1981

You see, nothing is real anymore. Such timing. The night of the Oscars is when he dies. He said we have every right to dream heroic dreams. Young Hinckley and his dream. He gave it to Jodi who has to live with it and Mrs Brady and Nancy, but none of them want these dreams. It is the weight of dreams. He quotes WC Fields in speeches and grumbles ‘oh damn’ from the hospital bed. Okay, who’ll be Vivien Leigh? Jodi? Rhett Hinckley Jr could be Ashley who is Dr Spock who is Darth Vader who is Redford who is Roger Moore with Olivia de Havilland who is Hepburn who recognised De Niro who is Captain America who might have been him if he wasn’t Nixon first and certainly isn’t James Brady. If facts don’t lie. Which is better than no facts at all. The first day of April. He will never die. He will eat 1984, Blondie and Bowie for breakfast and then burp on Hinckley before sending Nancy to Vietnam and eloping with Jodi who didn’t like the Red Square anyway. The Middle East will rust and Lech Walesa will suicide. The Ayatollah will be deposed. The Poles did it. When is the real thing not the real thing? When nobody dies. Brezhnev takes hash oil intravenously and reads daily horoscopes. The Iron Maiden is Helmut Schmidt’s fish wife. De Niro has cauliflower ears. Mao is alive and well and renting rooms off Idi Amin. According to the San Francisco Examiner, in Tulsa, Oklahoma, English was the last class of the day for seventh graders at Tulsa Central Academy. Just before dismissal, the principal came on the intercom and told them he had been shot. About ten students began cheering. There is a definite possibility I will be killed. It is for this very reason that I am writing you this letter now. As you well know, I love you very much.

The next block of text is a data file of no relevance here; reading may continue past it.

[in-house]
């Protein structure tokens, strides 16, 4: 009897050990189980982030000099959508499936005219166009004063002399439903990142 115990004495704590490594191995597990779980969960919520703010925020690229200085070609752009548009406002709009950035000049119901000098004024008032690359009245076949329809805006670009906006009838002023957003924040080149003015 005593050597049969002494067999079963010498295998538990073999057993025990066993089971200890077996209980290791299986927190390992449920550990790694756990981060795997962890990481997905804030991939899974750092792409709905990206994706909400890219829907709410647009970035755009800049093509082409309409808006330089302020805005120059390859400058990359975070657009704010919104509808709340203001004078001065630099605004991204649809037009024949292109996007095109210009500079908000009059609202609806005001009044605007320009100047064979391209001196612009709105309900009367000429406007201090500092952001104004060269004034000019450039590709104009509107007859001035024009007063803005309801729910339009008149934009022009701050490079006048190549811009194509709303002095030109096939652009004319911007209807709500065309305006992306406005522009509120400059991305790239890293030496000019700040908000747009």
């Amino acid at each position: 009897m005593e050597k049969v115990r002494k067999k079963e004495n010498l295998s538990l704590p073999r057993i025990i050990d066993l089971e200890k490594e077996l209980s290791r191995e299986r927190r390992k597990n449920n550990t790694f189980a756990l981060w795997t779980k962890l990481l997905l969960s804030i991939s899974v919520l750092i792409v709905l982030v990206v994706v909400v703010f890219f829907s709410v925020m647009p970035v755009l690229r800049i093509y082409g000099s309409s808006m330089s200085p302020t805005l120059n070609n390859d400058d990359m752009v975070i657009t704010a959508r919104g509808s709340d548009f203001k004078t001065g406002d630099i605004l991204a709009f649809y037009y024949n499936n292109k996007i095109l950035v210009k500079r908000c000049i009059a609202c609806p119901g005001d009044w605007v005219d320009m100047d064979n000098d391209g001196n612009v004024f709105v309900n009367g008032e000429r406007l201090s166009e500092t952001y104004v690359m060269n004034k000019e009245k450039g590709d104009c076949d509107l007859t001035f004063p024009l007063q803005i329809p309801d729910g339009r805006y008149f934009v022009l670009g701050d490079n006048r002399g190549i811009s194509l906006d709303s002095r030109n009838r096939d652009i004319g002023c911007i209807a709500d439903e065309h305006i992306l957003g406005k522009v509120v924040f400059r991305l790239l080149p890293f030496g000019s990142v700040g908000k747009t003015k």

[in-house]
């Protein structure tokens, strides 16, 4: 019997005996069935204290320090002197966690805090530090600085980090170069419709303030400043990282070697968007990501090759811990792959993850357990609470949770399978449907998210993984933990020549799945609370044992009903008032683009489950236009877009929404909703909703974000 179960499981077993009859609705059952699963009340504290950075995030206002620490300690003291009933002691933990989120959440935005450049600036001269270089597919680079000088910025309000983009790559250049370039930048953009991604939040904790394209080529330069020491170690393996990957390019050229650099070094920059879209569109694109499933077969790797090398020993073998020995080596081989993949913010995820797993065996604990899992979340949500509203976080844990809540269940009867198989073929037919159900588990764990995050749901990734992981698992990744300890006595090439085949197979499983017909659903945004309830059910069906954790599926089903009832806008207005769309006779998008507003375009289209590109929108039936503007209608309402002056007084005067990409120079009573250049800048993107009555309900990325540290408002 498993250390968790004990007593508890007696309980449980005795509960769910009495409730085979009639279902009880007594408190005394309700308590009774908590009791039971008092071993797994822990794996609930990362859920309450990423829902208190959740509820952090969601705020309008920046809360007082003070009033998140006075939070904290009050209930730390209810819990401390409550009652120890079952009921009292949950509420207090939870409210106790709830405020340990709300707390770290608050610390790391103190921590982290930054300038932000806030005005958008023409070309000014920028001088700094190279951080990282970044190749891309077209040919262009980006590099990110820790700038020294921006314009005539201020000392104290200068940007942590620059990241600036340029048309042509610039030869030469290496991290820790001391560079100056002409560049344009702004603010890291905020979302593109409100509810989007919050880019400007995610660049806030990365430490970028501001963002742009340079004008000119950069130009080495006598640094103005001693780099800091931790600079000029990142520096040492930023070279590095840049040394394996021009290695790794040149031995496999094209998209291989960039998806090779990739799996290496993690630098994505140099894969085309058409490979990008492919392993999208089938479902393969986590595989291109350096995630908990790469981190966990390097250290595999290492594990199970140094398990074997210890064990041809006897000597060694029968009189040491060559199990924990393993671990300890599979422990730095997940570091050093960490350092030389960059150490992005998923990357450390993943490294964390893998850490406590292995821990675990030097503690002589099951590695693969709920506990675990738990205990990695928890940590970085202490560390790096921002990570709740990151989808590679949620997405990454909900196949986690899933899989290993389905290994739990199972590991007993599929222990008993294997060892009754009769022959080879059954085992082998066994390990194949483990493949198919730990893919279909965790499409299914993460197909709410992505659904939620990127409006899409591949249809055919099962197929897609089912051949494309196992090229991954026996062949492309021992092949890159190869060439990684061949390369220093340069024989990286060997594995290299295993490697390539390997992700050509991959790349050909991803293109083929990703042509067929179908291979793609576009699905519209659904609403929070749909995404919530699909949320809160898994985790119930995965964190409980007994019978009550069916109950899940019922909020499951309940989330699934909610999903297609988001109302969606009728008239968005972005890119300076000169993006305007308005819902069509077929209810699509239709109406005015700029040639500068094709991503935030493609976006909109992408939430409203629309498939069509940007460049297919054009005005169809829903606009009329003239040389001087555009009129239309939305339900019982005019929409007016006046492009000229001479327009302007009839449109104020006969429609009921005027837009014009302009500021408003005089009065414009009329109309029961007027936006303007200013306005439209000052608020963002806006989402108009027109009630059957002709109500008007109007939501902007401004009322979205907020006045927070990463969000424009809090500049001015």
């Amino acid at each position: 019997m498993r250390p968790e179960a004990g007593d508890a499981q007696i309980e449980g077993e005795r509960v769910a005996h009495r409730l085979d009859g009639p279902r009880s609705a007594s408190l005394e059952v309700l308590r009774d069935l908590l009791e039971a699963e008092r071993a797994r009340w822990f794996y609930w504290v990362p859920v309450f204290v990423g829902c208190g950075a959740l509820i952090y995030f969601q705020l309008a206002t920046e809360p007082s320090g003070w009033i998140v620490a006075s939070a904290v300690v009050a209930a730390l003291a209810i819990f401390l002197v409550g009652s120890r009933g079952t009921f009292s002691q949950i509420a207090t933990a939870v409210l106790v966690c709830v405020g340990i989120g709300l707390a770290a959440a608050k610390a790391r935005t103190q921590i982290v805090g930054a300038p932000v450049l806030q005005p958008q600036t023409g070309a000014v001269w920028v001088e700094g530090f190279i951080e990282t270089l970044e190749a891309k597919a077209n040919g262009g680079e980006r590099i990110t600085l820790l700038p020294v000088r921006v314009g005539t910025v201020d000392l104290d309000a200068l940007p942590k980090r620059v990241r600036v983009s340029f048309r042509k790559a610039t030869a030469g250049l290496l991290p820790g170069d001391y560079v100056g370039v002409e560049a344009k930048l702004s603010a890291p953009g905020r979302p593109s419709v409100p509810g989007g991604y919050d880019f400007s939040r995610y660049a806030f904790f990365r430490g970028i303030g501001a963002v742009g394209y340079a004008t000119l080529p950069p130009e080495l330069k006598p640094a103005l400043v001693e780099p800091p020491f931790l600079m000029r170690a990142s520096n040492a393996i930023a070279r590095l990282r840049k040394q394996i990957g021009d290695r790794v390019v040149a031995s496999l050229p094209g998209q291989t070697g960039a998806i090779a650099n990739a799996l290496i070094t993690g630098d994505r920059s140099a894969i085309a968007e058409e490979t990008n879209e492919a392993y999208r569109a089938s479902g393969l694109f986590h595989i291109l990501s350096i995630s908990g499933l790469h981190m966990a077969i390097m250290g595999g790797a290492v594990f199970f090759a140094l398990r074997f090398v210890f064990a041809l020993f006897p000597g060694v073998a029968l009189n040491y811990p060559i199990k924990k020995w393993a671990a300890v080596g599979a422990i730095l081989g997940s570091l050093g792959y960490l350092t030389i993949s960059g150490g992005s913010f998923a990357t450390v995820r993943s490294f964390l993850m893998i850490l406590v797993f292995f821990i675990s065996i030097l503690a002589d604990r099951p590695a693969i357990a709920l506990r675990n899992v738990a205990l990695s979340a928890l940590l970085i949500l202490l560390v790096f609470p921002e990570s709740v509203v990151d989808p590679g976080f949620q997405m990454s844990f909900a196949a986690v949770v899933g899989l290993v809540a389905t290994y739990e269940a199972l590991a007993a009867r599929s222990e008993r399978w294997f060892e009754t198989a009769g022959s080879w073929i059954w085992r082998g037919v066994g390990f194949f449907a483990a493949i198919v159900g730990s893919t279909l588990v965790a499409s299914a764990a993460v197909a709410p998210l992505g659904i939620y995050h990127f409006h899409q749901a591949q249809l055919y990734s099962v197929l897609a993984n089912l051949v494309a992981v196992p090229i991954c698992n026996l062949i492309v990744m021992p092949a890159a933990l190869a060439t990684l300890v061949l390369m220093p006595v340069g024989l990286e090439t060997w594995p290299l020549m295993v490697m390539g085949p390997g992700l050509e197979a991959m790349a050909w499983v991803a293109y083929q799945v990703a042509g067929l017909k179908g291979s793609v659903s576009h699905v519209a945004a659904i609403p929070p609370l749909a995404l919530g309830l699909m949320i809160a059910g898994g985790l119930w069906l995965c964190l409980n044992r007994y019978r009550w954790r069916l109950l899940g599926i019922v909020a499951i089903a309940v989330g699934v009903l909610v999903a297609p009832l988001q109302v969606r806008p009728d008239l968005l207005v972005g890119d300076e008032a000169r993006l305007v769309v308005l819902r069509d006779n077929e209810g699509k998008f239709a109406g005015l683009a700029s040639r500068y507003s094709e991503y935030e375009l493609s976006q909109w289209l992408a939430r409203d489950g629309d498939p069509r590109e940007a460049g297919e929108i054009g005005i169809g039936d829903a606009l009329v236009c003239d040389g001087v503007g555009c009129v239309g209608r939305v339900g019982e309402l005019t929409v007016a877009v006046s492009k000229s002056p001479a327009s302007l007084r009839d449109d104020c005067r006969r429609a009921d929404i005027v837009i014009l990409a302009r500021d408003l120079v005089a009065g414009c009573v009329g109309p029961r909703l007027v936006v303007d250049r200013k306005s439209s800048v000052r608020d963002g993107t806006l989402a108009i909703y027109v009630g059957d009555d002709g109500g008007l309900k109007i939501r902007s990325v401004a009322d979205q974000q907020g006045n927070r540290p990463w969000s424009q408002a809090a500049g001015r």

Actor Network Theory

We gather every day
Always here at your place
Drifters and seekers
Never turning away
You rally and affirm 
Magnet and beacon
Sustained by light that falls
Shaking and dancing
At your feet across
Our arms and legs
Painted in your troupe

You bend so generous
Allowed the kelpie to show off
Her motor skills ascending
Your shoulder like the
Bungarra whose skill
Ran like a current
Up to my head for a moment
Davy Crockett’s hat

Do you remember the
Purple lotus passing through
She posed for an hour or two
Impressionistic gesture
On your lavender shag
The reverent father with
Two small children bearing
Everlasting tablets for you
To hold and give to others 

I always stand back in this
Sensitised circus no cages
Whips or poles I wonder if 
The chorus of tightrope walkers
Rehearsing off with your cousins
Their black box stuck on
Nothing but empty
Rhythms of repeat
Ever made the bright lights

We have no need of speech
For our gentle show
You director and architecture
We miming players gone home
When you take the bows
In the dark such is   
The nature of our friendship

 

 


[Ed Southorn is interested in the anthropocene and social spatialisation. He has taught journalism at Griffith University and the University of Queensland since 2010. He was a newspaper reporter for thirty years. He has an MPhil in Creative Writing and a PhD in narrative journalism and sociology. He was first published as a poet in Neon Signs to the Mutes in 1977. His poems, short fiction, memoir, essays and narrative journalism have appeared in The Small Press, Moveable TypeZiriuz, Virgin Press, The Journal of Wild Culture, The Blue Nib, Axon: Creative Explorations and Meniscus .]

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